Otto Wagner: Buildings & Modern Architecture

Instructor: Christopher Muscato

Chris has a master's degree in history and teaches at the University of Northern Colorado.

In architecture, the concept of being modern has very specific connotations. In this lesson, we will explore the career of Austrian architect Otto Wagner and consider his contribution to modern architecture.

Otto Wagner

What does it mean to be modern? It's easy to simply say that anyone who is alive in the present is modern, but there's actually a lot more to it than that. Intellectually, modernism refers to a set of ideas that emerged in the early 20th century that broke from the traditions of previous centuries. Modernist ideas focused on the use of new technologies and philosophies, particularly those that were unavailable in the previous century. Of the people who helped define this concept of modernity was Otto Wagner (1841-1918). Based in Vienna, Austria, Wagner was one of the most important figures in early modernist architecture. He literally helped build the modern world.

Otto Wagner
null

Ideology

To understand Otto Wagner's impact on architecture, we need to understand the world he grew up in. Wagner lived in Vienna throughout the second half of the 19th century, a time in which architecture was going through an interesting trend. The style of the era was revivalism, in which historical styles were emulated in new buildings. There was a period of neo-Classicism, a neo-Gothic trend, and revivals of various colonial styles. In this era, architecture was highly defined by its stylistic appearance. It was ornate, detailed, and decorative.

In the later parts of the 19th century, Otto Wagner began speaking openly against the revivalist movements of his day. He claimed that these highly eclectic styles were too focused on the form of buildings, rather than their function. He compiled his ideas into a book called Modern Architecture, published in 1896. In Modern Architecture, Wagner called for an end to revivalist designs and proposed new ideas based on the emerging materials and techniques made possible by new technology at the end of the century. He claimed that the world was changing, and that it needed new styles of architecture to represent the intellectual and practical needs of modern people. Modern Architecture would become one of the most influential texts in architecture, codifying the ideas of similarly-minded architects around the globe like America's Louis Sullivan and Scotland's Rennie Mackintosh. It represented the advent of modernist thinking.

The Vienna City Railway

Otto Wagner's book set the intellectual tone for modern architecture, but he contributed more to the cause than just theory. As a modernist architect, Wagner believed strongly in stressing the function of architecture as being more important than form or style. This is evident in his designs for the city railway of Vienna. A masterpiece of practical and functional design based on the most advanced technology of the time, Wagner's plan helped cement the use of modernist ideas in urban planning.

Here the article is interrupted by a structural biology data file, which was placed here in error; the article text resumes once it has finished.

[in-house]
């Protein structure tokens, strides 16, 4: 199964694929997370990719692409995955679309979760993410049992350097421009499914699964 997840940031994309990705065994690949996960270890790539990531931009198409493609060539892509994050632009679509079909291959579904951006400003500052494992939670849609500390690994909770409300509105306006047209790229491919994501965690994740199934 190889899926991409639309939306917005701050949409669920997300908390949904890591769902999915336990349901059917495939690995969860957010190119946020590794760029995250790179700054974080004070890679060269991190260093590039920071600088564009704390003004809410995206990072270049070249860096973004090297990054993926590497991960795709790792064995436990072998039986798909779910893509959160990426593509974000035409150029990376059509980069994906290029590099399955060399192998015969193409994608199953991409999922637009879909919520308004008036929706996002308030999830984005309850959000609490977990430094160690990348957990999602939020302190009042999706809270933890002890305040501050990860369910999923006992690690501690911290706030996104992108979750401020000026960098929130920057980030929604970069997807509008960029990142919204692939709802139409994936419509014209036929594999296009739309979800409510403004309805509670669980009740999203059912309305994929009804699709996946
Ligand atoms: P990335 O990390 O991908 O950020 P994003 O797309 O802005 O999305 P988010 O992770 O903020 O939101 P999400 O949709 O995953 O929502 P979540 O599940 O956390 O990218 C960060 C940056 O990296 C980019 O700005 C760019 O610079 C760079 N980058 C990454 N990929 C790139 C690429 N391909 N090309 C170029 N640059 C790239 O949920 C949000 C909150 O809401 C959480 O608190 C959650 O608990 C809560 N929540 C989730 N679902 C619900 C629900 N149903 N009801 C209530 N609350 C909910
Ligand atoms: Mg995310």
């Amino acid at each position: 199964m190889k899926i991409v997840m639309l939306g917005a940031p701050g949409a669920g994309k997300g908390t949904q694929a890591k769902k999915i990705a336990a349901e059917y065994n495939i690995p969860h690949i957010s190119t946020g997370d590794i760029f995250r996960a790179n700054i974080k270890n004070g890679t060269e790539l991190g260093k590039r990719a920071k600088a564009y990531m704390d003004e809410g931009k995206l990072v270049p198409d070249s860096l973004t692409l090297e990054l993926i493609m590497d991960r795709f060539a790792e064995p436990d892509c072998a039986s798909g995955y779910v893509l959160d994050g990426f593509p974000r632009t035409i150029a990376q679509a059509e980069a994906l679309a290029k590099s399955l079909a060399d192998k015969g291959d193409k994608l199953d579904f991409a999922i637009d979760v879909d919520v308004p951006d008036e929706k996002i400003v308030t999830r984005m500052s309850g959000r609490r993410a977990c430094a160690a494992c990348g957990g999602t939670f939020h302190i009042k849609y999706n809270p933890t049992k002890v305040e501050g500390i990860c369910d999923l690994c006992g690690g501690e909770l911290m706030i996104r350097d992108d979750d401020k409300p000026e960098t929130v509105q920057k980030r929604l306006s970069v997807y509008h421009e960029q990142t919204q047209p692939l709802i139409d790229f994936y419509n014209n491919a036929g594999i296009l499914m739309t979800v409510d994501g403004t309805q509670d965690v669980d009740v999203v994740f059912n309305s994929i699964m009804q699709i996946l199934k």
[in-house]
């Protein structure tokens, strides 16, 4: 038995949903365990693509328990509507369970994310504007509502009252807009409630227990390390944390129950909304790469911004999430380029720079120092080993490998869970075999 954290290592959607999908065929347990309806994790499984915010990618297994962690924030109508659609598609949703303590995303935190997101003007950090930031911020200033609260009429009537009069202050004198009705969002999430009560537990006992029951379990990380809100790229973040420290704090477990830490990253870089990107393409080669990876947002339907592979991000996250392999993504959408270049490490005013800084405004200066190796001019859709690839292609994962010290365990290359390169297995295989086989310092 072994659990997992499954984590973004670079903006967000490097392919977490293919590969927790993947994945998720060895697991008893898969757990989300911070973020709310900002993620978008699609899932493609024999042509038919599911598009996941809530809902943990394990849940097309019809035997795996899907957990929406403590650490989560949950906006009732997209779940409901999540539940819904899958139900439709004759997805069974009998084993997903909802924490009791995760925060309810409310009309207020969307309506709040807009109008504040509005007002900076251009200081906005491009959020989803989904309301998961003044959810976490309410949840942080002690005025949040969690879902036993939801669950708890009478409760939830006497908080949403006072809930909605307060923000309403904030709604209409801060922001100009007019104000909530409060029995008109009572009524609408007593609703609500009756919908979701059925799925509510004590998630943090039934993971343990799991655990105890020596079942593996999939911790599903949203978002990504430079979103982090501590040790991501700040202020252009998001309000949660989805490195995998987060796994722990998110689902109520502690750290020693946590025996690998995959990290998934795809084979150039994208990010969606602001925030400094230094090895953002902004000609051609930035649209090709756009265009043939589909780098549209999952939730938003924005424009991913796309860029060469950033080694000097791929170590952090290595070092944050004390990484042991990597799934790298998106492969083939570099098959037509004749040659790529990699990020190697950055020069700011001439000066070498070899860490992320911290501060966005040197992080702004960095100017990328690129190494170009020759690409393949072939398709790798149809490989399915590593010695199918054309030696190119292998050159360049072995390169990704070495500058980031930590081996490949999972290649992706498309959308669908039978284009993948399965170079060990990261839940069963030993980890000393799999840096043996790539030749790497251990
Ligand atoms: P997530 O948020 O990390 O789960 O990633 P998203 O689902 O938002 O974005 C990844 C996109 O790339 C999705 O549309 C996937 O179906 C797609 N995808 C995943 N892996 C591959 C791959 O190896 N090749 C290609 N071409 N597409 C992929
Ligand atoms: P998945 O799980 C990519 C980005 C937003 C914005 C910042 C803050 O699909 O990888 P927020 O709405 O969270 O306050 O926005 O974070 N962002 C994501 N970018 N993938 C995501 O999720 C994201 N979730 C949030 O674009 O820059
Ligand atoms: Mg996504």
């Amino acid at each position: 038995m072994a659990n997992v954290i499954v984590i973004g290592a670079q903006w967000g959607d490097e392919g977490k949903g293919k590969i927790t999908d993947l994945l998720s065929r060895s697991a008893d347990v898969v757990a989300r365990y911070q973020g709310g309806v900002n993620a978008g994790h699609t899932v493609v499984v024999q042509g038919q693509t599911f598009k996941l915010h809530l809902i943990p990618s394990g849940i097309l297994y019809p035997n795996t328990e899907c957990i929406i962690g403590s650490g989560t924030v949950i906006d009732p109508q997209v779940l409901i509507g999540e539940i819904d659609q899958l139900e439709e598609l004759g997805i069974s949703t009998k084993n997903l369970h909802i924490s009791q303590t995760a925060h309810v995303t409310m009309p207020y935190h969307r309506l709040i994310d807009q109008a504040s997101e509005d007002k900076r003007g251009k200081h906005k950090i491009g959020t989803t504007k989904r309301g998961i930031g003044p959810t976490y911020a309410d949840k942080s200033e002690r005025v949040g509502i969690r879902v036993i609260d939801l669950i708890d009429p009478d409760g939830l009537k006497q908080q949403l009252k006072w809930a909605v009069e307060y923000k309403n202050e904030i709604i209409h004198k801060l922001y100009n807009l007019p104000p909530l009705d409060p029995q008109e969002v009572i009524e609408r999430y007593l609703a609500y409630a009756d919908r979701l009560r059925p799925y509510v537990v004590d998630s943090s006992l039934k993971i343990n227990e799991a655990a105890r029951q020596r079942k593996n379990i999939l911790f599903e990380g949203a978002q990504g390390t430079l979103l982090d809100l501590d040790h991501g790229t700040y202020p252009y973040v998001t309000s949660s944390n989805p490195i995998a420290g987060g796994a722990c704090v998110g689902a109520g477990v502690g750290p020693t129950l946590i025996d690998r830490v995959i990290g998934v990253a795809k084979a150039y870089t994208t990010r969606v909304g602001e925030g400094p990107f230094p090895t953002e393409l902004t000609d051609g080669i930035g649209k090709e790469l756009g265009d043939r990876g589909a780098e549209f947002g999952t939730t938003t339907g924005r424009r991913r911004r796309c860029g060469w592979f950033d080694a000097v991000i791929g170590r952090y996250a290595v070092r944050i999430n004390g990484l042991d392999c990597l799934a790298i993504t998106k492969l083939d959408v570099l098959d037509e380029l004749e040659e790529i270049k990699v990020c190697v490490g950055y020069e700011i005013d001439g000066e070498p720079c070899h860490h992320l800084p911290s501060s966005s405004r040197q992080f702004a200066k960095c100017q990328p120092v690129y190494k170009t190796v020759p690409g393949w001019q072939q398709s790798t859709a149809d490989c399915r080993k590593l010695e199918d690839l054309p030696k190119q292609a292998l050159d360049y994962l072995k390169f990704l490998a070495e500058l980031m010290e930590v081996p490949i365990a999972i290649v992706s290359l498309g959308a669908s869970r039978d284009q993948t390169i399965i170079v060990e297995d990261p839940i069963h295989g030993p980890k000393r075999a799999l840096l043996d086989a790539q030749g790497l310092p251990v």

His railway stations along this route also helped establish the stylistic aesthetic of early modernist architecture. Wagner's stations are largely completed in the style of Art Nouveau, defined by curvilinear and softly angular forms, organic motifs, and geometric designs. In Germany and Austria, this style was often called Jugendstil. It broke from the revivalism of the 19th century, seeking inspiration not in the past but in modern technology. Changing industrial technology of the late 19th century made it possible for to use new materials like steel and plate glass in smoother, softer ways. Before, these materials often appeared in angular, sharp patterns that reflected the harsh but productive industrial era. Art Nouveau was softer, emphasizing technical craftsmanship and skill and thus rejecting the 19th-century obsession with pre-fabricated parts. The organic motifs also represented a harmonious relationship between humans and industrial technology. It was a new style for a new industrial culture, and is seen as one of the main predecessors for the true modernist style.

Art Nouveau station by Wagner
null

To unlock this lesson you must be a Study.com Member.
Create your account

Register to view this lesson

Are you a student or a teacher?

Unlock Your Education

See for yourself why 30 million people use Study.com

Become a Study.com member and start learning now.
Become a Member  Back
What teachers are saying about Study.com
Try it risk-free for 30 days

Earning College Credit

Did you know… We have over 200 college courses that prepare you to earn credit by exam that is accepted by over 1,500 colleges and universities. You can test out of the first two years of college and save thousands off your degree. Anyone can earn credit-by-exam regardless of age or education level.

To learn more, visit our Earning Credit Page

Transferring credit to the school of your choice

Not sure what college you want to attend yet? Study.com has thousands of articles about every imaginable degree, area of study and career path that can help you find the school that's right for you.

Create an account to start this course today
Try it risk-free for 30 days!
Create an account
Support